Heat forces Boston marathon, runners to adjust
The forecast forced organizers to offer a largely unprecedented deferment to the entire field of 27,000 that had spent the last year qualifying, registering and training for what is often a once-in-a-lifetime experience.
“We’re asking runners who haven’t run previously to think about tomorrow and maybe coming back next year,” Boston Mayor Tom Menino told those at the traditional pre-race pasta dinner on City Hall Plaza on Sunday night. “We don’t want to have any accidents out there, or anybody overtaken by the heat.”
Boston Athletic Association co-medical director Pierre d’Hemecourt warned runners with underlying medical issues, such as a cough or a cold or a recent stomach virus that left them dehydrated: “Please don’t run the marathon on Monday.” Those who have not run a full marathon before, or who have not run in the heat, should also sit this one out, race organizers said.
“Only the fittest runners should consider running. The risks that you’ll see tomorrow are simply greater than normal,” B.A.A. executive director Tom Grilk said, advising runners who do line up at the start to slow their pace and focus on finishing rather than a fast time.
“You should adopt the attitude that this is not a race; it is an experience.”
One year after cool temperatures and a significant tailwind—perfect running weather—helped Geoffrey Mutai finish in 2 hours, 3 minutes, 2 seconds for the fastest marathon ever, the heat has elite runners preparing for a slower pace and the recreational runners trying to figure out how to finish at all.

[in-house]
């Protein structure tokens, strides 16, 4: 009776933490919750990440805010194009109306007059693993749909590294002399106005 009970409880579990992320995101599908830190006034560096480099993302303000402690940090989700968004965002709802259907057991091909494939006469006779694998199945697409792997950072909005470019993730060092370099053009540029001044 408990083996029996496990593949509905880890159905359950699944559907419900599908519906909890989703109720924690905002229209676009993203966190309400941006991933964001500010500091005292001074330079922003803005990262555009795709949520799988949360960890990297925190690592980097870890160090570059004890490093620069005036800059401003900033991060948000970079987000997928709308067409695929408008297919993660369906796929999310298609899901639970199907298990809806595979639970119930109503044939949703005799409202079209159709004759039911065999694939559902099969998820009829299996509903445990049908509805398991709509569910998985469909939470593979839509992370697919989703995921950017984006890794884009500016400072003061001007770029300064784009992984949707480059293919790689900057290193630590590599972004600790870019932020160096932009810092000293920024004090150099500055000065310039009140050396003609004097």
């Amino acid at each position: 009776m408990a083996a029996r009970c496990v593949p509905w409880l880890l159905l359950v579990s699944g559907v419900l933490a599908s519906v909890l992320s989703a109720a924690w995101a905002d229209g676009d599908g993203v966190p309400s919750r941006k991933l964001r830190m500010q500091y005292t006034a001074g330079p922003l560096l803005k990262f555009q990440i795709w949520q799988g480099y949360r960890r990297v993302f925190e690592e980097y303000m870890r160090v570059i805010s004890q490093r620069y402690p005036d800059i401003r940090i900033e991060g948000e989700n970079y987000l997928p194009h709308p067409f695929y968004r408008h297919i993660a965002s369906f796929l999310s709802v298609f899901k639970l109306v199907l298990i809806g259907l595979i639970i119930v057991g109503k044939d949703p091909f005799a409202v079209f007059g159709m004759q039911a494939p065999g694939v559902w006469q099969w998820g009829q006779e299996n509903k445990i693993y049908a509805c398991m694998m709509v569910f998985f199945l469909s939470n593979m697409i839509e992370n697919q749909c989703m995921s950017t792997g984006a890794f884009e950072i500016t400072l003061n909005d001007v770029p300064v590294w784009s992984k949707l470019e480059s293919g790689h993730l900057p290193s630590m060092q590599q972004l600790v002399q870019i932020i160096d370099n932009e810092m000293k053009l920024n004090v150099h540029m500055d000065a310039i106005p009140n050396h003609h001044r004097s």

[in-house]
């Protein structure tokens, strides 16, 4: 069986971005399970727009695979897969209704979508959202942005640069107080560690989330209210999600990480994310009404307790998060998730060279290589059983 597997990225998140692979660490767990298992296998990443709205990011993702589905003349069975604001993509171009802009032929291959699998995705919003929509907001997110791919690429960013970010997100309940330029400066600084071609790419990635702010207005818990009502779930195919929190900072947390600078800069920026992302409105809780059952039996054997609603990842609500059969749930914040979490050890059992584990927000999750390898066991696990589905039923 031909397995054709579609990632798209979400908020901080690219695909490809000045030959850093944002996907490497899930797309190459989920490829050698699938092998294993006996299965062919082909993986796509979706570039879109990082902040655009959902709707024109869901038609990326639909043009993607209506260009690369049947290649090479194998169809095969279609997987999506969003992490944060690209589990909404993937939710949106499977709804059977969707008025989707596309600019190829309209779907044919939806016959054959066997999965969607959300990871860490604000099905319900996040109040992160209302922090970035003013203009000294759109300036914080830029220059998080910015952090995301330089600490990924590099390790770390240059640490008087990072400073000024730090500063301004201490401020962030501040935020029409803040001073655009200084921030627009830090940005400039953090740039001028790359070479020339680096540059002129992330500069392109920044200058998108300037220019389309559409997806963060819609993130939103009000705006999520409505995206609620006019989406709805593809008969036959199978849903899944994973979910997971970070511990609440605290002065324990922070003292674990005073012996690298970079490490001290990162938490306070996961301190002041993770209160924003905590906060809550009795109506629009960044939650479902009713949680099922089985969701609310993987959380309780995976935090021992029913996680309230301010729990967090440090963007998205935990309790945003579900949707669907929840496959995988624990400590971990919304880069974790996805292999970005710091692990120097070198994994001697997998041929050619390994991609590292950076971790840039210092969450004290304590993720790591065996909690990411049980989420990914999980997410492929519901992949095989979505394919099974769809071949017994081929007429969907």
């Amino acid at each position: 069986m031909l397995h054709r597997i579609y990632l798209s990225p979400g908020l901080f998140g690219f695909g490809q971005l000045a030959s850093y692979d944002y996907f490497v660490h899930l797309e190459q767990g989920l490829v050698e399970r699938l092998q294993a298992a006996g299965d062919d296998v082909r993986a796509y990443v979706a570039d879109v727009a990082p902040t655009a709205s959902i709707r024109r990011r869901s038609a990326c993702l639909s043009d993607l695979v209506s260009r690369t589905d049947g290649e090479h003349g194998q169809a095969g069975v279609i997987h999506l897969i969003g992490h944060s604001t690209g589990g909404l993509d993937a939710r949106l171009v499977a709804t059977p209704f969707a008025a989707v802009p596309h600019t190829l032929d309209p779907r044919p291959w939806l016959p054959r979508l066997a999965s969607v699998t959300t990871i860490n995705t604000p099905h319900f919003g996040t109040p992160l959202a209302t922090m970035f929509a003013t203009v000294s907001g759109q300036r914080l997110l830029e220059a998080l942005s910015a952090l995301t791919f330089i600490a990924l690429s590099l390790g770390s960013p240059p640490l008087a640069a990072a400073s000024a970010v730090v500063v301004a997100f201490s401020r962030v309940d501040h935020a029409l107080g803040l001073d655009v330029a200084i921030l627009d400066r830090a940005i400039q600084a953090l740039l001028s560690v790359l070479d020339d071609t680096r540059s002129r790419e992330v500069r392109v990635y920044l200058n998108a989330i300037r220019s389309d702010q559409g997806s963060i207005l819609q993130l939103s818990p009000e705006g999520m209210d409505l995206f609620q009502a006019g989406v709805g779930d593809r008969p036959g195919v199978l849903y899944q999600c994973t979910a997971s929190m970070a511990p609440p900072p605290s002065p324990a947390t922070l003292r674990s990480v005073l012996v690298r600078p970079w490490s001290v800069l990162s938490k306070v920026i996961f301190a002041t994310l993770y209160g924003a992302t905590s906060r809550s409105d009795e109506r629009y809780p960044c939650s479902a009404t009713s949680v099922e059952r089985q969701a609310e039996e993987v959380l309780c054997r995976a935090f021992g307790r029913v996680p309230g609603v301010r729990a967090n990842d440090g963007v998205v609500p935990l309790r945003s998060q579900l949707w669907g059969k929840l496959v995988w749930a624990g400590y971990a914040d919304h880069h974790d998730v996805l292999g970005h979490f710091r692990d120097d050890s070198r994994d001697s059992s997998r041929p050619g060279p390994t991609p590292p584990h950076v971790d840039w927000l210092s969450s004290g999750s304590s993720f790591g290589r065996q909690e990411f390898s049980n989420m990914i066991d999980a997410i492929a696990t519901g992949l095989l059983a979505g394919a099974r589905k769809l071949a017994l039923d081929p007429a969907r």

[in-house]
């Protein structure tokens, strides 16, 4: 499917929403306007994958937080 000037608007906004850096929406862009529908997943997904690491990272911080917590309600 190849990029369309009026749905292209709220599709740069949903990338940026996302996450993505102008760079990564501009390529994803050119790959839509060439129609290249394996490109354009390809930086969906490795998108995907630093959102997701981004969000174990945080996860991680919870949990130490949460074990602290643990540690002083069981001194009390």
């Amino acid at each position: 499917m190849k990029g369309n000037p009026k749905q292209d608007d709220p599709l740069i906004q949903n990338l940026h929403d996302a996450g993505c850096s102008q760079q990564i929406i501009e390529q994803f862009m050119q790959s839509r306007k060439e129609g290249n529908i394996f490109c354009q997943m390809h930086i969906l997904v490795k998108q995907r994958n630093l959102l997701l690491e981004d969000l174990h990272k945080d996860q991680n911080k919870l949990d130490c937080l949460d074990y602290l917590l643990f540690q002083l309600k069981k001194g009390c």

Forecasts call for 73 degrees at the 10 a.m. start in Hopkinton, 80 degrees at the halfway point in Wellesley by 11 a.m., and 82 degrees at the Back Bay finish line at noon. For the recreational runners expecting to be out on the course later that afternoon, temperatures are expected to peak at 84 by 3 p.m.
The Boston Marathon has had its share of hot weather, with the thermometer hitting 97 degrees during the 1909 race that came to be known as “The Inferno” and the 1976 “Run for the Hoses” that started in 100-degree heat and finished with spectators sprinkling winner Jack Fultz with garden hoses to cool him down.
The last on-course death of a Boston Marathon participant was in 2002, but the Chicago Marathon stopped its 2007 race after 3 1/2 hours when a runner died after temperatures climbed to 88 degrees.